There's no escaping it: The economy is the issue in Tuesday's (November 2) midterm elections. Thanks to stubborn, nearly double-digit unemployment, a foreclosure crisis and the near total meltdown of the U.S. economy, almost all Americans have been touched by the Great Recession in some way.
And based on early predictions, they're going to take their frustrations out on the party in power, as Democrats are expected to suffer big losses in Congress and in governor's mansions across the country.
"The Democrats are probably going to suffer in these midterm elections, because the economy hasn't gone well and we haven't turned things around; it's been a slow process," said Democrat Corey Johnson, 28, who works as the director of government affairs for a financial firm after putting in time as a Barack Obama delegate in 2008 and on a number of campaigns for local and state government in New York.
"People have said that the Republican Party has become the party of 'no,' and I'm not sure what the solution is or what they've proposed to try to fix things in a big way," he said, expressing fear that the talk of change has not been accompanied by many specifics on how the GOP will run Washington differently.
For their part, many members of the Republican Party seeking to oust Democratic rivals have vowed to roll back many of the costly reforms put in place by the Obama administration since 2009 in an effort to ward off a complete financial collapse. In their place, they have promised to implement more tax cuts to spur the economy and a greater emphasis on reducing the country's ballooning deficit.
"The sweeping reforms that have been put in place by this administration ... at least for now has made it harder to hire people," countered Republican Brian Morgenstern, 28, a consultant on a number of GOP campaigns in New York and a former staffer for John McCain during his 2008 presidential bid. He said young voters and teens are going to eventually have to pay for the massive spending programs of this administration and the previous Bush White House. "They have borrowed recklessly; they have spent trillions of dollars. ... Who's going to have to pay those down? People who are teenagers now who are going to be getting jobs over the next several years and entering the workforce."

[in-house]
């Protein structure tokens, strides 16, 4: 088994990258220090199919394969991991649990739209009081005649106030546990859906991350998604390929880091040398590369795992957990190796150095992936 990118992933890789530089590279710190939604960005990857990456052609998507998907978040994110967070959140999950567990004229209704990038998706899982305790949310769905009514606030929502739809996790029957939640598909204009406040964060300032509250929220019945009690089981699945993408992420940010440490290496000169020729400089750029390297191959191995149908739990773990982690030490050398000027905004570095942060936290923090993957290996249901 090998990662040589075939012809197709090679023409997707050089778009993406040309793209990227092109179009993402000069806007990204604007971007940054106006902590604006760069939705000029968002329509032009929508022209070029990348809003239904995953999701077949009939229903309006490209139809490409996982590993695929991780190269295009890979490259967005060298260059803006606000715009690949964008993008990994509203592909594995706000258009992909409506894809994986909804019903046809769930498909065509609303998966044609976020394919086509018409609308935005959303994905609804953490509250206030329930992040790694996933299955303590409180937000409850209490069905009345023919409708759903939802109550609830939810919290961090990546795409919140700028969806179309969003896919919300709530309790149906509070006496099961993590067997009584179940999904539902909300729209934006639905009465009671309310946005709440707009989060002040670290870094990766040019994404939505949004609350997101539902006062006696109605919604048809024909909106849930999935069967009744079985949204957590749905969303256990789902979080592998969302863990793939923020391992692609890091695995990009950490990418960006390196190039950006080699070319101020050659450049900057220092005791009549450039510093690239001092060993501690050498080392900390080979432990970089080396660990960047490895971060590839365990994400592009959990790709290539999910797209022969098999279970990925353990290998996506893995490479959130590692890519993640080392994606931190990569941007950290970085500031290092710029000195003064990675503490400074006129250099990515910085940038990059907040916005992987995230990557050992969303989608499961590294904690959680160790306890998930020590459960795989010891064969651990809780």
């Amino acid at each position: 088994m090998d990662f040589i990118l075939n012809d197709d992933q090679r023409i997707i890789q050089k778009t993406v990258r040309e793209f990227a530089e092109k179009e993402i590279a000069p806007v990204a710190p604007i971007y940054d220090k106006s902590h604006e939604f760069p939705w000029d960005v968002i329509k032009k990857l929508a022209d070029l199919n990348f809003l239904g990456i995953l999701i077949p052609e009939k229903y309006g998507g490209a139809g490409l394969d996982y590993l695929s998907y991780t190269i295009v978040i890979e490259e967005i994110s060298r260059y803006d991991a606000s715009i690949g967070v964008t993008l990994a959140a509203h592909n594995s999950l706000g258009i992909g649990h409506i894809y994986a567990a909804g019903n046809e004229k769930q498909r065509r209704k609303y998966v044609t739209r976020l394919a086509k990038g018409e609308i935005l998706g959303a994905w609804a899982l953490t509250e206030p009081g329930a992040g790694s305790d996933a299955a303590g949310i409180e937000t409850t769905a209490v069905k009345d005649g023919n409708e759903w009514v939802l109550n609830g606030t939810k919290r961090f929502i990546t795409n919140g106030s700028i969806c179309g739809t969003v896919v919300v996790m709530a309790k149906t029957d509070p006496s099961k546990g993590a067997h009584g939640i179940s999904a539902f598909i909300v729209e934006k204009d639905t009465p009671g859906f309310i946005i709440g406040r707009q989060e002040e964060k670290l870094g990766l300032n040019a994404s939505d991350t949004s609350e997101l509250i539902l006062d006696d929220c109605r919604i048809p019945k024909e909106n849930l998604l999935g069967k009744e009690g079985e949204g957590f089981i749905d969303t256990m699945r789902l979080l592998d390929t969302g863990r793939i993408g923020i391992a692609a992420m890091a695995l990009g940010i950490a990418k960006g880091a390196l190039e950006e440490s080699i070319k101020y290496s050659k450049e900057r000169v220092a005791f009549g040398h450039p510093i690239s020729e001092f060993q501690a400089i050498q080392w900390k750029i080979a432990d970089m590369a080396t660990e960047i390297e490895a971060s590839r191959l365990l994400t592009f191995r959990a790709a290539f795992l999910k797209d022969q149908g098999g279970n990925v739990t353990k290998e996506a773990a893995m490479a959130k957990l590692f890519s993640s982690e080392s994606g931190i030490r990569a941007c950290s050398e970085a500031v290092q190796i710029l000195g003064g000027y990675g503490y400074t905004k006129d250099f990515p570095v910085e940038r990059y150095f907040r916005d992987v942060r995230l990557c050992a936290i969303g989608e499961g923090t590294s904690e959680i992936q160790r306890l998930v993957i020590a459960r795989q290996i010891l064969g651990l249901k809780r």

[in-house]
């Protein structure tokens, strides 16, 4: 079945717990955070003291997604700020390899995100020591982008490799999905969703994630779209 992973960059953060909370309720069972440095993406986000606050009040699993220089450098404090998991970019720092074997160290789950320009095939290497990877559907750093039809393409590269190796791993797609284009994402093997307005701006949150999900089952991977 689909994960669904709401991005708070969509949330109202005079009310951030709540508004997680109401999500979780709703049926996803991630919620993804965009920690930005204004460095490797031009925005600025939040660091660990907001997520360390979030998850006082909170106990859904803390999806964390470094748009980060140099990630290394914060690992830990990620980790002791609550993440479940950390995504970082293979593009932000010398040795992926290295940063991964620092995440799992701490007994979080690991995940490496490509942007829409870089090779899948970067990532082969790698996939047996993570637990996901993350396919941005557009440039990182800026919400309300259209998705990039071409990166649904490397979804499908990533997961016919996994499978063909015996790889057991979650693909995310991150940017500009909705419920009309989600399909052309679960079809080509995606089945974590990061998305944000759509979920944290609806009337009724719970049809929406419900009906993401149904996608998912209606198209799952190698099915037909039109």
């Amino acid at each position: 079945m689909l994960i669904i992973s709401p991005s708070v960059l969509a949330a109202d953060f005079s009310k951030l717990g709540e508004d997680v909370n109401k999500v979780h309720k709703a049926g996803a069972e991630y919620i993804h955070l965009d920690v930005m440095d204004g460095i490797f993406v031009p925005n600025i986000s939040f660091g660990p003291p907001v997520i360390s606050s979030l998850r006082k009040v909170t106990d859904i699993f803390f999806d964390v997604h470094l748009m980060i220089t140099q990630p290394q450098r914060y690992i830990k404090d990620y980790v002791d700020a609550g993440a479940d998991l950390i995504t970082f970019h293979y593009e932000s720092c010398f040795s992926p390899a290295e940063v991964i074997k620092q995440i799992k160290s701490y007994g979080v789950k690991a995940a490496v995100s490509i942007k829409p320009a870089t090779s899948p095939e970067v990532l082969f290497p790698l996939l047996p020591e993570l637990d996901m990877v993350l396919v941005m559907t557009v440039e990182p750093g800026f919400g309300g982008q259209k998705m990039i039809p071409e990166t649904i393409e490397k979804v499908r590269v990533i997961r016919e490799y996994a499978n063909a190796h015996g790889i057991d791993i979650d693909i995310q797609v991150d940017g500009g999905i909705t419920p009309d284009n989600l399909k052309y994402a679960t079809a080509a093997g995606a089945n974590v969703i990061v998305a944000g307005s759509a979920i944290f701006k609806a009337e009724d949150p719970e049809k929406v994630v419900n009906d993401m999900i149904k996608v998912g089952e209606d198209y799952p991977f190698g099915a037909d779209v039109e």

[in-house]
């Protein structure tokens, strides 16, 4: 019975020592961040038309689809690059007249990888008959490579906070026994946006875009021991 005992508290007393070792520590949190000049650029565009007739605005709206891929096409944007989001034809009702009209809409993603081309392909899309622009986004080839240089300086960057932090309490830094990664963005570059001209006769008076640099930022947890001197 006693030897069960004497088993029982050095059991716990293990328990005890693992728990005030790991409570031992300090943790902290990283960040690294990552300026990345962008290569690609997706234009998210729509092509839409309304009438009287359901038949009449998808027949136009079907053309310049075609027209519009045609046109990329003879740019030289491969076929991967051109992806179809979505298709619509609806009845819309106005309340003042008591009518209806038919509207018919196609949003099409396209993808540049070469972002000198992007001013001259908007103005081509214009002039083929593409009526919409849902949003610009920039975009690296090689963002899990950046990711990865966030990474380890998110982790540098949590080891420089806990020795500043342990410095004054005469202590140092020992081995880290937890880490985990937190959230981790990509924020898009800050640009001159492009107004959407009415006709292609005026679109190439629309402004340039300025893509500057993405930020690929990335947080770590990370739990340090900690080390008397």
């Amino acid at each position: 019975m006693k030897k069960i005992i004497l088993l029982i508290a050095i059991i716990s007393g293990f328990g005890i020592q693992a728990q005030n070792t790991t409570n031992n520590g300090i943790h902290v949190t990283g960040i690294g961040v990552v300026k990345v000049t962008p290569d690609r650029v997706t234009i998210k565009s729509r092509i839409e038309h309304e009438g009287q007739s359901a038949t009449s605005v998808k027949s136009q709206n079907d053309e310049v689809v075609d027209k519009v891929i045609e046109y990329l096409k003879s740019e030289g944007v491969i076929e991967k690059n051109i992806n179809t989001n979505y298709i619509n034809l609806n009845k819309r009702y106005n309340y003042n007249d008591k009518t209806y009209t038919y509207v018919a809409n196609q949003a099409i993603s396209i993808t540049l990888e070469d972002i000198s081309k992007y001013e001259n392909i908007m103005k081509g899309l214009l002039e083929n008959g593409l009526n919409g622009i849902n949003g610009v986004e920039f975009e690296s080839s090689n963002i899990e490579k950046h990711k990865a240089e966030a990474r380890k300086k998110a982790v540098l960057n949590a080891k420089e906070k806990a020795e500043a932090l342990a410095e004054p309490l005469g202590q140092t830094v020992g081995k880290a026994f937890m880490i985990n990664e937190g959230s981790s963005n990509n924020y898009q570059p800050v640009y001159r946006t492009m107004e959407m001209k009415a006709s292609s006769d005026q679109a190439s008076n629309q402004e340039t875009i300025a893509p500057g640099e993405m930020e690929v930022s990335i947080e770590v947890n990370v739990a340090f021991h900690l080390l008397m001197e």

And while young voters were a key factor in President Obama's victory in 2008, Costas Panagopoulos, a political-science professor at Fordham University and executive editor of Campaigns & Elections magazine, said they may not be as eager to come out on Tuesday because of the continuing bad news about the economy.
"Young people were a very crucial part of the Democratic coalition in 2008 that got Obama and many Democrats elected," Panagopoulos said. "The one question they have to keep in mind is: Do they want to keep that legislative program alive? If so, that's one reason to show up and vote. ... When we have an economy like this, it eclipses all other issues, so it's not that social issues are not important, but relative to the economy, they are taking a backseat in 2010."
Johnson said he's mostly afraid that if Republicans take over, they will push through policies that benefit the wealthiest Americans at the expense of the struggling working and middle-class families. "I'll preface this by saying I don't think either party has been great on this issue," Morgenstern said. "My biggest fear is that if the Democrats keep Congress, they will add more inefficiencies into the economy."
Is the economy the top issue on your mind when you vote today? Let us know what you're thinking in the comments below.